The practical consequences of the six fundamentals of Islam include both worship, as outlined under the five Pillars of Islam, and dealings, or the responsibilities of Muslims in their everyday life. These practical consequences, the particular requirements of religion, have been codified in the four schools of law which exist amicably side by side in the Muslim world. The Maliki school which was founded during the second century after Muhammad shows preference for the Traditions and practices of Medina where the Prophet lived for thirteen years; it is found today chiefly in North Africa, some parts of Egypt, and in the Sudan. Also in the second century there lived in Baghdad a silk merchant named Abu Hanifah, a rationalist who based his teachings concerning the consequences of religion on the Qur’an and the Traditions. He wrote no book himself, but his disciples spread his liberal teachings and founded the Hanaifi school of jurisprudence which is found in Turkey , Afghanistan , Central Asia, Pakistan , India , and Egypt . Another of Abu Hanifah’s disciples, Muhammad Ibn Idris al-Shafii, founded the Shafi’i school in the third century; he was a great systematic jurist who took an Intermediate position between extreme legalism and traditionalism. The school of Shafi’i interpretation is predominant in South Arabia, South India, Thailand, Malaya, Indonesia, and the Philippines. The fourth school of law was also founded in the third century after the Prophet by Ahmad Hanbal, a resident in Baghdad; he stressed the Traditions and distrusted the use of reason. The Hanbalis arc found in Central Arabia, Syria, and some parts of Africa.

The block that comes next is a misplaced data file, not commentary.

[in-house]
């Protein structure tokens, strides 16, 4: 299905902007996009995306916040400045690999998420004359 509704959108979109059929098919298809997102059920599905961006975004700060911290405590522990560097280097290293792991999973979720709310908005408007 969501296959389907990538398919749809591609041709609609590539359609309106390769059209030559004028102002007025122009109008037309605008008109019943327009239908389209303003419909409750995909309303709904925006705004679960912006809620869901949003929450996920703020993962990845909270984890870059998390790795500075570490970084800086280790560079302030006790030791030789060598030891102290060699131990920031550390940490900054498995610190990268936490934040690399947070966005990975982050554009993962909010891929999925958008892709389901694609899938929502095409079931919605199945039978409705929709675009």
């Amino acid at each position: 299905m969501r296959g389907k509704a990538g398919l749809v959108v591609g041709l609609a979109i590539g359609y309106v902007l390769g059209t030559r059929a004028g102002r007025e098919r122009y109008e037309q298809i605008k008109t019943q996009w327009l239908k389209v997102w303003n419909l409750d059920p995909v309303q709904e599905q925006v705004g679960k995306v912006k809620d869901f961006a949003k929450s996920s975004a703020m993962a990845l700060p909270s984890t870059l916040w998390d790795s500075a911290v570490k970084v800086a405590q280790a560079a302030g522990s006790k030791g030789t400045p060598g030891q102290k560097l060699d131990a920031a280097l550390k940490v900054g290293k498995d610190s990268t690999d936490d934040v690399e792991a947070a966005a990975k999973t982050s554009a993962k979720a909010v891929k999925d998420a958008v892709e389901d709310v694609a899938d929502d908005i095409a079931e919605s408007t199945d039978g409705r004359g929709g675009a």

These four schools of law, covering the four divisions of rites, contracts, matrimonial law, the penal codes , were worked out so completely by their founders over a thousand years ago that those who came after them found fully adequate systems of law which met all the requirements of their times. A Muslim was free to choose any one of the four systems for his personal guidance, but the prevailing practice was to choose the school of law which was followed in the place of a man’s birth. Thus a man born in Indonesia is usually a follower of Shafi’i law, while a man born in Turkey will be a Hanafite.
The influence of birth was so great that many Muslims later became convinced that one did not need to look back to the original sources of the Qur’an and the Sunnah, for they believed wrongly that no one in these Later days has a capacity for reasoning equal to that of the founders of the schools of law. They became imitators of their predecessors on the basis of a belief that every period since the time of the Prophet has been inferior to the earlier days. While it might be true that those who lived in the time of the Prophet could understand religion better than the people of today who must study Islam by means of documents only, we cannot ignore the considerable change in the social situation and world conditions during the past fourteen centuries. The insistence on imitating the predecessors reflects a loss of self-confidence which was at one time widespread in Islamic communities. The texts of the Qur’an are still and will always be valid, but we should understand them in the light of present knowledge. One of the great tasks facing religious scholars in our time is the re-examination of the jurisprudence of Islam in the light of reason and modern knowledge. Since Islam does not make a distinction between the secular and the religious, and since a large part of the Muslim world has but recently attained political independence and is now playing a significant role in world affairs, this re-examination of Islamic law is all the more urgently needed.
Mohammad Rasjidi , in K.W. Morgan, ed.,
Islam: the Straight Path,
New York, Ronald Press, 1958